Every time I make a trip home to the San Francisco Bay Area, I'm reminded of both why I left and why I still love it so much. Driving north on Highway 101 on a Friday through Gilroy, seeing traffic backed up for miles in the other direction with people commuting out of Silicon Valley, I have trouble wrapping my head around why so many people put up with the tradeoffs of living in such a congested, expensive metro area. Have you looked up rental housing costs anywhere near SF lately? It's absolutely mind-blowing.
- Photo By Peter Johnson
- FOOTHILLS Palo Alto's Foothills Park is a beautiful natural oasis with views overlooking Silicon Valley.
But then I arrive, and I see and smell the beautiful SF Bay, I acclimate to the hustle and bustle, I see people wearing Stephen Curry jerseys and Giants baseball caps, I reconnect with family and old friends, I eat a burrito in the Mission District, and I'm filled with melancholy nostalgia for a community I left behind three years ago.
I suppose that most of us feel a strong connection with where we're from. It's natural. I'm probably feeling it more because of a recent death in my family, which has brought me back more than once over the past couple of weeks.
To my friends who stayed in the Bay Area, I can tell that my move to SLO still doesn't make a lot of sense to them. What's in SLO for anybody in their 20s? As I navigate my visit on the last weekend in August, I closely observe their lifestyle and routines. One friend commutes by train two hours everyday to work for NASA. Another drives 40 miles from Marin (north of SF) down to Redwood City (on the Peninsula) as a schoolteacher. They try to convene in SF to have fun on weekends, meanwhile paying thousands each month in rent. Some are thriving; others seem to be drowning.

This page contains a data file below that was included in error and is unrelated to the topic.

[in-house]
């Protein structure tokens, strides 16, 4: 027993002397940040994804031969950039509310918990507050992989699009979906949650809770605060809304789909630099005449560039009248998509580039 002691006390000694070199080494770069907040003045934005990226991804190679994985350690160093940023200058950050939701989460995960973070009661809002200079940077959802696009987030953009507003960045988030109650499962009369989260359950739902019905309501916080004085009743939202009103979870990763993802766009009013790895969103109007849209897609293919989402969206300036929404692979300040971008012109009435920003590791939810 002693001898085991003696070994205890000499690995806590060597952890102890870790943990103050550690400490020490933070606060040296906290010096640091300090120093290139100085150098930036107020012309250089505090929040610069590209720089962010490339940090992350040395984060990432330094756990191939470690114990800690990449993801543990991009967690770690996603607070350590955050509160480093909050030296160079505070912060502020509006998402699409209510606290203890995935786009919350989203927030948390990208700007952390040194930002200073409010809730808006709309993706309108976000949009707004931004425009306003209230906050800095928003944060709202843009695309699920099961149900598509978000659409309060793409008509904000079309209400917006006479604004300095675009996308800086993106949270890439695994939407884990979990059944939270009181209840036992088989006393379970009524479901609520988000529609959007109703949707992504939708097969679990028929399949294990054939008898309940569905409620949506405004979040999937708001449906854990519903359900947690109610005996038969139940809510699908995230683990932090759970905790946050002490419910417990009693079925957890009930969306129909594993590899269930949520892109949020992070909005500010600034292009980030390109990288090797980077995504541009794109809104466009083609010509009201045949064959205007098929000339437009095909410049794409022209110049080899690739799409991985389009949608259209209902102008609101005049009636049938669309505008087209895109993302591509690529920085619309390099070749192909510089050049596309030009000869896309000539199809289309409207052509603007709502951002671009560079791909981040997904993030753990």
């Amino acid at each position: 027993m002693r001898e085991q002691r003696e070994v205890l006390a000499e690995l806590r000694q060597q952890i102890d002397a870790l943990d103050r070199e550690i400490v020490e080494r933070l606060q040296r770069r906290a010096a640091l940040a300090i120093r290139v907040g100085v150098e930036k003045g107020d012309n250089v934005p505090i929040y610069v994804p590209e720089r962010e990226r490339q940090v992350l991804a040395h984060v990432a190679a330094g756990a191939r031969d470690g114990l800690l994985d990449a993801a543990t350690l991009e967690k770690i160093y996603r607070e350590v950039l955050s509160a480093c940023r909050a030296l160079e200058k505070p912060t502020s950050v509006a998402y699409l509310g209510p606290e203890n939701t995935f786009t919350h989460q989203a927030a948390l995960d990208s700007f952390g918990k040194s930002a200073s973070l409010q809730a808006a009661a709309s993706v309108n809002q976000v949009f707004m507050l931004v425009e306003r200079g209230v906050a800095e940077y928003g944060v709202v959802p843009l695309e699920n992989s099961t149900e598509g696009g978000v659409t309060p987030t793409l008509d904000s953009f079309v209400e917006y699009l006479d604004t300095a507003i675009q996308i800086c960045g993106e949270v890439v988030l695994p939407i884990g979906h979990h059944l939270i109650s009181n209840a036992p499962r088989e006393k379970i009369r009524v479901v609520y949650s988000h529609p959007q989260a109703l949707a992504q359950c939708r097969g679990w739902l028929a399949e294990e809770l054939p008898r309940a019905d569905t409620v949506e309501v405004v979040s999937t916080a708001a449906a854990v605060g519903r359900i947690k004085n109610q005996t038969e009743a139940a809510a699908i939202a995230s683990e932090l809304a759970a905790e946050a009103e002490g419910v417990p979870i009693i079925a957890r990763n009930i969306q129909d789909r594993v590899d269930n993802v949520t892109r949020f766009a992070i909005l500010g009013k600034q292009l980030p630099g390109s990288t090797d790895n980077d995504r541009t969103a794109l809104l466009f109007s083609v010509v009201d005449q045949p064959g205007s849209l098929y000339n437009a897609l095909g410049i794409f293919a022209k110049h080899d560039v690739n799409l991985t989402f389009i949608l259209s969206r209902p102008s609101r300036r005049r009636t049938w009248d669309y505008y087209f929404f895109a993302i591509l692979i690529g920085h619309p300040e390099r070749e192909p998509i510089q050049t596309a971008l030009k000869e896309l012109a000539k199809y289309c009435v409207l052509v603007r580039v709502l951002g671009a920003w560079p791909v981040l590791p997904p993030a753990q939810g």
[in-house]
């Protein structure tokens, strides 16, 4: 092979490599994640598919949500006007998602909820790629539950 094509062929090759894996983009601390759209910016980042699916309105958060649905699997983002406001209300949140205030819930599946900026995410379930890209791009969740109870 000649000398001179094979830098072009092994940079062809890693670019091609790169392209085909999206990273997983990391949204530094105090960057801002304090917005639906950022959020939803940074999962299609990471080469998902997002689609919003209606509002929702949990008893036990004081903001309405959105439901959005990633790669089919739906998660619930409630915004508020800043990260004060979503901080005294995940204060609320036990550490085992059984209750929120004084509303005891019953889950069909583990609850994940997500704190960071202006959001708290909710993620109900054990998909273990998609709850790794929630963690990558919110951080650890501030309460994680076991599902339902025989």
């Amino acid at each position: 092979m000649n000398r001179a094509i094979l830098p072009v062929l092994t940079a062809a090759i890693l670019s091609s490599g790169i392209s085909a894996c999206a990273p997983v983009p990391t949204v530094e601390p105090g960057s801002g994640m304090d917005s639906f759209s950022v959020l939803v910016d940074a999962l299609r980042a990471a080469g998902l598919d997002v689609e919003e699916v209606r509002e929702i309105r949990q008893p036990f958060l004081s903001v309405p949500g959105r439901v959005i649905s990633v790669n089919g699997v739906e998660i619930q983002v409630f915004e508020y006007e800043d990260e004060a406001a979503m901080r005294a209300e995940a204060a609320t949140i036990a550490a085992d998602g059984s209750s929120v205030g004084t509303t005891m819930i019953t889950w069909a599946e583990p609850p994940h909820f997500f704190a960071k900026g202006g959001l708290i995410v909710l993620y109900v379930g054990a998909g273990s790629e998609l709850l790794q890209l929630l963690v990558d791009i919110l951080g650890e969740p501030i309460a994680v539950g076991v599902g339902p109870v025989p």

After a busy two days with family and friends, I spend a few hours on Sunday alone at Foothills Park, which looms on the hills above Palo Alto. A wildfire-induced haze is cast over the valley, making it impossible to see the typically gorgeous far-reaching views from SF to San Jose. The setting feels symbolic of my perception of the area right now—blurred by pain from personal loss, the changing times, and uncertainty about its place in my future.
As I continue to meditate on it, a deeper sense of clarity and affirmation overrides the nostalgia, homesickness, or whatever you want to call it. There's no use in comparing my path to anyone else's or playing the "what if" game. I've decided to experience something new somewhere new, and to pursue a career in journalism in a critical era when it's under attack both politically and economically. I will continue following it here and see where it takes me.
Plus, the traffic is better. And I'll just have to tolerate the nightly Dodgers and Lakers broadcasts. Δ
Assistant Editor Peter Johnson is meditating at the top of Cerro San Luis at.